“I was car­ried away by strong emo­tions at that mo­ment — I re­al­ized one of my long-cher­ished dreams, an im­por­tant part of my China Dream was ful­filled,” Fang said, her eyes sparkling.

“I had dreamed of be­com­ing a stu­dent of Pek­ing Univer­sity at quite an early age, and I hope the com­ple­tion of the build­ing will make a con­tri­bu­tion of pro­mot­ing Chi­nese cul­ture to the en­tire world,” Fang later told more than 150 dis­tin­guished guests at the cer­e­mony, in­clud­ing Oakland, Cal­i­for­nia Mayor Jean Quan and her fam­ily.

“The 21st cen­tury is a cen­tury of in­ter­na­tion­al­iza­tion, and it’s an in­evitable trend for the Chi­nese lan­guage be­com­ing in­ter­na­tional,” Fang said. “The School of Chi­nese as a Sec­ond Lan­guage plays an im­por­tant role in pro­mot­ing co­op­er­a­tion be­tween China and other coun­tries.”

Fang said she se­lected Pek­ing Univer­sity as a spon­sor be­cause teach­ing Chi­nese as a sec­ond lan­guage started at the univer­sity in 1952. “The long his­tory is ob­vi­ous and it’s a shim­mer­ing brand­ing it­self,” said Fang.

“I be­lieve po­si­tion­ing is very im­por­tant, no mat­ter in busi­ness, scholas­tic re­search or even daily lives,” she said. “By metic­u­lously ex­am­in­ing the sit­u­a­tion, one would be prone to po­si­tion him or her­self wisely.”

Among 40 in­ter­na­tion­ally ac­claimed peo­ple who have stud­ied in China, 60 per­cent chose to study at Pek­ing Univer­sity, in­clud­ing for­mer US Trea­sury Sec­re­tary Ti­mothy Gei­th­ner, and Barry Mar­shall, who was awarded the 2005 No­bel Prize in Medicine.

Fang said her in­stinct and busi­ness acu­men have al­ways guided her to make good choices.

“When I think, I rea­son like a man with logic; when I ex­e­cute, I’m a woman ap­ply­ing soft ap­proaches,” said Fang, the for­mer publisher of the San Fran­cisco Ex­am­iner. When she took that post in 2000 un­der a change in the news­pa­per’s own­er­ship, it cre­ated ma­jor head­lines across the US, in­clud­ing a signed ar­ti­cle on the oped page of the San Fran­cisco Chron­i­cle lament­ing “the most vis­i­ble man­i­fes­ta­tions of Chi­nese Amer­i­cans’ rise to power in the city.”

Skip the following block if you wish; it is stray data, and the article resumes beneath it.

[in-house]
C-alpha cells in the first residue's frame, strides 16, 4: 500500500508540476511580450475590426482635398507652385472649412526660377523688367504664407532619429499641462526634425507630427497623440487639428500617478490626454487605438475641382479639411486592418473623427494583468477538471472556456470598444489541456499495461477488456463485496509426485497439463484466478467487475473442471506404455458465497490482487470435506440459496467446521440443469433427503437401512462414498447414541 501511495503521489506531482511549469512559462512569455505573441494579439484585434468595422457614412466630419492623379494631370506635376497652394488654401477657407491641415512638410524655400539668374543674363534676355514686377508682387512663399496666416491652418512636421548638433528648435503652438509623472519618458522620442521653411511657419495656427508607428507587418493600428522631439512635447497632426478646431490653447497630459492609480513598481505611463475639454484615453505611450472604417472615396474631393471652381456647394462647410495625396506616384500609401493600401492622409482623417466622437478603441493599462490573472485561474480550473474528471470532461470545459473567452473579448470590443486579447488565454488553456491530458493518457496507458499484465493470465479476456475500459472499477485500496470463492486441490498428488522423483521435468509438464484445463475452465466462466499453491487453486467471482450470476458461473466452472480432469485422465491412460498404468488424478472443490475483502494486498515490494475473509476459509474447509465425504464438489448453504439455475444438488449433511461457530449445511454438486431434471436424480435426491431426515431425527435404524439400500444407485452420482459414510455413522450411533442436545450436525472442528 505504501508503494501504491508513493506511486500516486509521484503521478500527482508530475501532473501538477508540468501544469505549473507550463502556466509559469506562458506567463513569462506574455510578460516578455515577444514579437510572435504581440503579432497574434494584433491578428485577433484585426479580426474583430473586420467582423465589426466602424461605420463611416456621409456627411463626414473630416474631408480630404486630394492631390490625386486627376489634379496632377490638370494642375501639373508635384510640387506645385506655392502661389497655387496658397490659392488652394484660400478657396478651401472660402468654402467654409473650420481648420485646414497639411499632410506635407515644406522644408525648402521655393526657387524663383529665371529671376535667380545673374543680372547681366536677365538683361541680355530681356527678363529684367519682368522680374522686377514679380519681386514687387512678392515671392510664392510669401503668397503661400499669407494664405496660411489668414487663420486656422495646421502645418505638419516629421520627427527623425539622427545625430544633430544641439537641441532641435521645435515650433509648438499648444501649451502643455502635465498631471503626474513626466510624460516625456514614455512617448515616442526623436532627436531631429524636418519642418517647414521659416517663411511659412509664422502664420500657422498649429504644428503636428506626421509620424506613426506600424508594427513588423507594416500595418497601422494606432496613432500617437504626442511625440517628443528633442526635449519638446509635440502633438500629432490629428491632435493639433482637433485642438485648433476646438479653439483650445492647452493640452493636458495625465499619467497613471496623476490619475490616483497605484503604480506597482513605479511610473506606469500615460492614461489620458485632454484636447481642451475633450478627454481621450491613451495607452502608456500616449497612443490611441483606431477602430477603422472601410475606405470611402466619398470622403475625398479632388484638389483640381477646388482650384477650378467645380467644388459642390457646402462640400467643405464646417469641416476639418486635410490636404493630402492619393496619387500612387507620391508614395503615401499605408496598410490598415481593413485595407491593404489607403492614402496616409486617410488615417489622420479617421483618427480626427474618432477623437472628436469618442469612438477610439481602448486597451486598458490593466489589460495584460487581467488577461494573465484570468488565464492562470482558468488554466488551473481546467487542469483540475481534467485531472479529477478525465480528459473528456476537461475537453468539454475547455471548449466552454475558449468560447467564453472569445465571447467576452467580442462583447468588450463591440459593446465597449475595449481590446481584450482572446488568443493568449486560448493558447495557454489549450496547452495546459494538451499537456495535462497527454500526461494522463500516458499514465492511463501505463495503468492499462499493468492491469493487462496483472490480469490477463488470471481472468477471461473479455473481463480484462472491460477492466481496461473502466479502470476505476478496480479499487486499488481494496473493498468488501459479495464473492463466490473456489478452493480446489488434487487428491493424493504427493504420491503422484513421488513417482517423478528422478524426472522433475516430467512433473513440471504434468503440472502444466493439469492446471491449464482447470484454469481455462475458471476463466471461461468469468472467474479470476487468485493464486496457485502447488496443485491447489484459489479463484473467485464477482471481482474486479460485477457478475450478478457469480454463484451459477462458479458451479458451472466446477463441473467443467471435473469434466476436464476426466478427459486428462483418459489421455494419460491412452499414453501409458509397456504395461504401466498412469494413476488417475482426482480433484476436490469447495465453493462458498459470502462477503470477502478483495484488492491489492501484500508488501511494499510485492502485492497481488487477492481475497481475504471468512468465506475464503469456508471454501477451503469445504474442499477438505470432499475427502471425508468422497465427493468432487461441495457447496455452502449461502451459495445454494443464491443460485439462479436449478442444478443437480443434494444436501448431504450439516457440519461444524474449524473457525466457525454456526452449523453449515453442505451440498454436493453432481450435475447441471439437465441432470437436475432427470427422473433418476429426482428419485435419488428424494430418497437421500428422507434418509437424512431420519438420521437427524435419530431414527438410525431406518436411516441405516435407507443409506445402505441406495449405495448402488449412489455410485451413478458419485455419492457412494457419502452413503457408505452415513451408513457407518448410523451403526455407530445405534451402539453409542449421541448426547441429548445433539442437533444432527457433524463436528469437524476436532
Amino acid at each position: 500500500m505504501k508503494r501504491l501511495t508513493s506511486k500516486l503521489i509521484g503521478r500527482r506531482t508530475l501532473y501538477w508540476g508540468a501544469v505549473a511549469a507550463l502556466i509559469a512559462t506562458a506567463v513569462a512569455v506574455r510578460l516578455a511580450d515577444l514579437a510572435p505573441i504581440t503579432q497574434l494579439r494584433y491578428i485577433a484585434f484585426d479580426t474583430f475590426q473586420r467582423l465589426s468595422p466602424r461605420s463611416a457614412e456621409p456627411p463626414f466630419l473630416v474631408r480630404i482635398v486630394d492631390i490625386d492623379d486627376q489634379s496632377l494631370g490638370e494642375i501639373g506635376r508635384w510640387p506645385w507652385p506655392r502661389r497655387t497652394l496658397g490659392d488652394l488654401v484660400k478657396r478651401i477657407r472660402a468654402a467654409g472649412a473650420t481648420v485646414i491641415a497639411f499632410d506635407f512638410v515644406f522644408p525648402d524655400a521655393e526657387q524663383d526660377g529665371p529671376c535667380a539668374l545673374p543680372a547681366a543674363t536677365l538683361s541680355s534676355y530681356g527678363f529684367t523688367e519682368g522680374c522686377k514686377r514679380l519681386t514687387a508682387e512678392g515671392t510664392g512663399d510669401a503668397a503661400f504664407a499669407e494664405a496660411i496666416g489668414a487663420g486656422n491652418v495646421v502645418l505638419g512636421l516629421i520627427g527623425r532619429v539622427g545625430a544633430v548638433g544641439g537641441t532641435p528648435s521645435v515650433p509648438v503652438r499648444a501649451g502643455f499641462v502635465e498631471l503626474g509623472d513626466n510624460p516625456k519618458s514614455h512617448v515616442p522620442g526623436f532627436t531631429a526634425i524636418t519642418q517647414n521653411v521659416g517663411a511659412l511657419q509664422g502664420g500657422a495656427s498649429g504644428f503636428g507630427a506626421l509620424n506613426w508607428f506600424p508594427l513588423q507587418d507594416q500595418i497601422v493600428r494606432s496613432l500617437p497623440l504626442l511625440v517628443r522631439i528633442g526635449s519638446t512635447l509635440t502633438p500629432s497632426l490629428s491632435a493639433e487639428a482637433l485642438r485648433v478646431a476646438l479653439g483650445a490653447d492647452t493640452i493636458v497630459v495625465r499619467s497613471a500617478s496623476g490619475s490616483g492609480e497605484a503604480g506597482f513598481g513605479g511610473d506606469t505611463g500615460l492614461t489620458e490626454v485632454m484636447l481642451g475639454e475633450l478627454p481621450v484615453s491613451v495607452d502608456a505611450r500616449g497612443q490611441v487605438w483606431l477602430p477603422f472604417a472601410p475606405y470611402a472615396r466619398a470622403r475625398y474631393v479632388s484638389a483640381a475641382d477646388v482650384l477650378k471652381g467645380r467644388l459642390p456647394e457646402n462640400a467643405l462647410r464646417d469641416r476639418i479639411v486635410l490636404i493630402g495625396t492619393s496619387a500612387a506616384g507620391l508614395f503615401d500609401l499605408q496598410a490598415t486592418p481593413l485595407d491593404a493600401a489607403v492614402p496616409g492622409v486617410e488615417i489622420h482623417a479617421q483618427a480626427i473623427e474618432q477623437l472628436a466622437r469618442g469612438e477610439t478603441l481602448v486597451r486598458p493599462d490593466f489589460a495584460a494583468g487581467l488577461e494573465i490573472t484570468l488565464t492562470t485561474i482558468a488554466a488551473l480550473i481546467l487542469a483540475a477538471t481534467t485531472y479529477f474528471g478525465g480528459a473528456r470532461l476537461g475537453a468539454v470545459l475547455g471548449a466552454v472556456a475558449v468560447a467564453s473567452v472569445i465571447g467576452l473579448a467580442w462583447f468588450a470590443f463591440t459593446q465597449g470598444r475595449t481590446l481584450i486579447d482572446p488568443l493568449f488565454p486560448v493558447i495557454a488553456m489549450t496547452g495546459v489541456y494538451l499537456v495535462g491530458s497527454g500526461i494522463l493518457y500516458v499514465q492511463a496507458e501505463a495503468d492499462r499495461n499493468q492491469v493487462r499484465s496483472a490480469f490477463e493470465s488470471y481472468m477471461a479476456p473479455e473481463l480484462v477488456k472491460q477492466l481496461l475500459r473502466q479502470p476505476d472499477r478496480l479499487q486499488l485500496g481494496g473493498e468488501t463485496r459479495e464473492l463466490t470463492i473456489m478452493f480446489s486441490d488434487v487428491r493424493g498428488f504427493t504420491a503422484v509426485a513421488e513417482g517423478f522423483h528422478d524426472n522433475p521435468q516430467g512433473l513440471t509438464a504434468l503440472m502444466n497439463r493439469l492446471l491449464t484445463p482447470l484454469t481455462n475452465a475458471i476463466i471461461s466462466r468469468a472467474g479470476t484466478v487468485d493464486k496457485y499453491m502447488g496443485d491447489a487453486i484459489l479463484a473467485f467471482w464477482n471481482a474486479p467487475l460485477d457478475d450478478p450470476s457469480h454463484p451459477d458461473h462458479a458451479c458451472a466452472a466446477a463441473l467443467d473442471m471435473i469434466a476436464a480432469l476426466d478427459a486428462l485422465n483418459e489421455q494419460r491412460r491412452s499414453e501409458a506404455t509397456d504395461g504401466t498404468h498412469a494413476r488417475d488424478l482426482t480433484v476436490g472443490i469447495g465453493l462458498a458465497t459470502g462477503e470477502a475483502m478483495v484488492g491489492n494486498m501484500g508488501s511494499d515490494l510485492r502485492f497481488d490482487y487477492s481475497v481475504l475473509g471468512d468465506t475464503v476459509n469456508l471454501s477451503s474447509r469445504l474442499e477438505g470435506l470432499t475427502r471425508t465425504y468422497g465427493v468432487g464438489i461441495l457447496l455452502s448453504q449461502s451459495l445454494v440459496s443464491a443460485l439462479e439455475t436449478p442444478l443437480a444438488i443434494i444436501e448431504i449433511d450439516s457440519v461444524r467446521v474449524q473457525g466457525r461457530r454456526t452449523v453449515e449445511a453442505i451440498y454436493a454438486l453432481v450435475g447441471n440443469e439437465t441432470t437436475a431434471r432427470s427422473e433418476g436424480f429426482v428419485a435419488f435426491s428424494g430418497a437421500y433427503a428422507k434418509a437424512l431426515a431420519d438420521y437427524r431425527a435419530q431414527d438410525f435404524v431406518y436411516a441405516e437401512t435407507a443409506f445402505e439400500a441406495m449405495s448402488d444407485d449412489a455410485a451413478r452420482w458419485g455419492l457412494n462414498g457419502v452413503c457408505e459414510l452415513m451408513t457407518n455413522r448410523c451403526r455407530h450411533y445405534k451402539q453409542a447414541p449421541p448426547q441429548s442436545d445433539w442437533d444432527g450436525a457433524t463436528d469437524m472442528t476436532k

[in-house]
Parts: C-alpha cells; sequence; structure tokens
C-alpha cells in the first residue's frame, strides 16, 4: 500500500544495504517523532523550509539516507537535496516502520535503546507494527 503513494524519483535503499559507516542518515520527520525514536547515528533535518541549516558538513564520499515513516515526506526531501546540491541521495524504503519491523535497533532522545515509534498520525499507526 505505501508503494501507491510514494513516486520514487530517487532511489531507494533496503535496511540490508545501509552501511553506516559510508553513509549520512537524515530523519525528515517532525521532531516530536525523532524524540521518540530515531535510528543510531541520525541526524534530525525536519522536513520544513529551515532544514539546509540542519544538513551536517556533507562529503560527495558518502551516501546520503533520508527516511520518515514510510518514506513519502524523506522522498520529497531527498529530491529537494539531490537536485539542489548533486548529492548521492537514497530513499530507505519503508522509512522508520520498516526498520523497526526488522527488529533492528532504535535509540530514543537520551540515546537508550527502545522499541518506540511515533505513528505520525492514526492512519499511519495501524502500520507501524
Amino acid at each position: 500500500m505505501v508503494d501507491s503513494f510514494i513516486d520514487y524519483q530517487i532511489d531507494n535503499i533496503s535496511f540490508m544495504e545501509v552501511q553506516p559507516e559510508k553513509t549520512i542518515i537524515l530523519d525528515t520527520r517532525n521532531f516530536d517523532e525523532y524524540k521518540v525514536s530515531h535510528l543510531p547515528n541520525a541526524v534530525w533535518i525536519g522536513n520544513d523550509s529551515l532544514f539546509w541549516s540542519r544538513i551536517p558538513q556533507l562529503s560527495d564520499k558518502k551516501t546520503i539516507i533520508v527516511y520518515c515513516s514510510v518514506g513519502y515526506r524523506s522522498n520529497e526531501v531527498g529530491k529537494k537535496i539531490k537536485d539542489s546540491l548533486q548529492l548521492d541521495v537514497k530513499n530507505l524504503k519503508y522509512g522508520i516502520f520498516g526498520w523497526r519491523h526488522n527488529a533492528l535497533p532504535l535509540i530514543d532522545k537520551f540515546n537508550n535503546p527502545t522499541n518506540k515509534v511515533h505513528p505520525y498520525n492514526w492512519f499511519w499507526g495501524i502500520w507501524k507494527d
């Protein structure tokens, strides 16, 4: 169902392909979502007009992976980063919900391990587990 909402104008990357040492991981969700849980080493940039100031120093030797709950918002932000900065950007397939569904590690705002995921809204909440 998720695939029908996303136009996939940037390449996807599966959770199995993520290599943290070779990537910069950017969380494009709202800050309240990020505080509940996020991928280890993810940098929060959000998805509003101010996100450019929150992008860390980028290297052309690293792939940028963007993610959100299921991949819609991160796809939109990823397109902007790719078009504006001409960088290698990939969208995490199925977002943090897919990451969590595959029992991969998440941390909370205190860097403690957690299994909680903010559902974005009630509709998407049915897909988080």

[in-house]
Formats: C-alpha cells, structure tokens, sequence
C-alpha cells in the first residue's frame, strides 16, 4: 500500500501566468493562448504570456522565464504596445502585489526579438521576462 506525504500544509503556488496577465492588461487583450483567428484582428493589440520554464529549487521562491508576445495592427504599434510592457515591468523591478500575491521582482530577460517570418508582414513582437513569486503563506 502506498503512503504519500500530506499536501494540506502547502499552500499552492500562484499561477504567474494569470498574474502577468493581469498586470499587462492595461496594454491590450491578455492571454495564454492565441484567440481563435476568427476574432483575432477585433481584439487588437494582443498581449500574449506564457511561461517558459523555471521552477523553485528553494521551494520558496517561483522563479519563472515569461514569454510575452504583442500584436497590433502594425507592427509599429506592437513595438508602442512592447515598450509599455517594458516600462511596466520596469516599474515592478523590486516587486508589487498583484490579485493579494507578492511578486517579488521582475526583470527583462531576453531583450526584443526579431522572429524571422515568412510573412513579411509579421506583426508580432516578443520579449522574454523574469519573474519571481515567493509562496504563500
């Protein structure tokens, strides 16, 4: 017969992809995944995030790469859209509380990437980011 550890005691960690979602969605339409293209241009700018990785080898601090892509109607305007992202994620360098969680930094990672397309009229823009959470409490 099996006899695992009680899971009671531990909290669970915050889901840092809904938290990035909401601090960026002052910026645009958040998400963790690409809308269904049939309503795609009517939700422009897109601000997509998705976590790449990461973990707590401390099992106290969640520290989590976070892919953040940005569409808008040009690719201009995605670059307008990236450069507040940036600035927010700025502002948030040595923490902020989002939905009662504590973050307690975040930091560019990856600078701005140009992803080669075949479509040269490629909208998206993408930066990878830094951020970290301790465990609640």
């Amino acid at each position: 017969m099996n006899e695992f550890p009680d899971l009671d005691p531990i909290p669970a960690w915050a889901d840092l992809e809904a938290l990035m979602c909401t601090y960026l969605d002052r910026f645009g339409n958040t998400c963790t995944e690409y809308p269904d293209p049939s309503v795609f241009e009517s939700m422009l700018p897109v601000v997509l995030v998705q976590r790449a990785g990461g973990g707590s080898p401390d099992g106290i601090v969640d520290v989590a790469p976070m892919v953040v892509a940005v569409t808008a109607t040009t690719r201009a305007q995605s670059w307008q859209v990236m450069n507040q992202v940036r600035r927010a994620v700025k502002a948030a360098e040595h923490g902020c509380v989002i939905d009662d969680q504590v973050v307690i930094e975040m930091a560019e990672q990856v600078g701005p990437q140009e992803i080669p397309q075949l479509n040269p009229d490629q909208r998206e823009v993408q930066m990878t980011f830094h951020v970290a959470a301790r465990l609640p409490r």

Mel­low and soft-spo­ken, Fang said the tra­di­tional Chi­nese ed­u­ca­tion she had re­ceived in her childhood, the three obe­di­ences and the four virtues specif­i­cally, had shaped her way of think­ing in her 20s and 30s.

A set of ba­sic moral prin­ci­ples specif­i­cally for women in Con­fu­cian­ism, the three obe­di­ences for a woman were to obey her fa­ther as a daugh­ter, her hus­band as a wife and her son in wid­ow­hood. The four fem­i­nine virtues, how­ever, re­quire a woman to be in pos­ses­sion of mo­ral­ity, speak prop­erly in pub­lic, work dili­gently with house­hold chores, and al­ways be mod­estly man­nered.

Then, she said, her fa­vorite crea­ture on Earth was the pea­cock, and she would as­so­ci­ate the “gra­cious ges­tures and el­e­gant mo­tions” of the bird with the ut­most fem­i­nine beauty. “I would con­sider my­self a pea­cock in my pre­vi­ous in­car­na­tion,” she said.

How­ever, fate did not al­low her to play a role of gra­cious­ness and el­e­gance, in­stead be­stow­ing on her a string of ad­ver­si­ties.

Born in 1935 in Zhengzhou, Henan prov­ince, Fang’s adolescent years were filled with bit­ter war-re­lated mem­o­ries — first the Ja­panese invasion of China in 1937 when her whole fam­ily had to flee amidst pierc­ing sirens; then the Chi­nese Civil War (1945-49) dur­ing which she fled the Chi­nese main­land with her fam­ily for Tai­wan.

In 1960, she mar­ried John Fang, then a jour­nal­ism ma­jor at the Univer­sity of Cal­i­for­nia Berke­ley, and gave birth to three boys in four years. When John died in 1992 af­ter a three­year bat­tle with skin can­cer, it was Florence who shrugged off com­peti­tors’ smears and re­tained the fam­ily pub­lish­ing busi­ness and ex­panded it into real es­tate, din­ing and trade.

Her ac­com­plish­ments would see her awarded the Cal­i­for­nia Woman of the Year in 1990 and 2003. In 2006, she do­nated $3 mil­lion to the East Asian Li­brary at the Univer­sity of Cal­i­for­nia, Berke­ley. With Bill Gates, she is an hon­or­able trus­tee at Pek­ing Univer­sity, and an hon­or­able trus­tee and an hon­or­able pro­fes­sor at Wuhan Univer­sity, to which she gave about $100,000 in 2008.

As for the big­gest and most im­por­tant ac­com­plish­ment in her life, she said it is rais­ing her three sons: “I’m tra­di­tional deep at the bot­tom of my heart. For a woman, her legacy is her chil­dren.”

Now her old­est son, James Fang, is a Bay Area Rapid Tran­sit board mem­ber and serves on the Shang­hai-San Fran­cisco Sis­ter Cities Com­mit­tee, where he is do­ing what his mother has al­ways done: pro­mot­ing Chi­naUS ex­changes.


Florence Fang, chair­woman of the Florence Fang Fam­ily Foun­da­tion, stands in front of the news­pa­per repli­cas which re­ported her fam­ily’s pur­chase of the San Fran­cisco Ex­am­iner in 2000.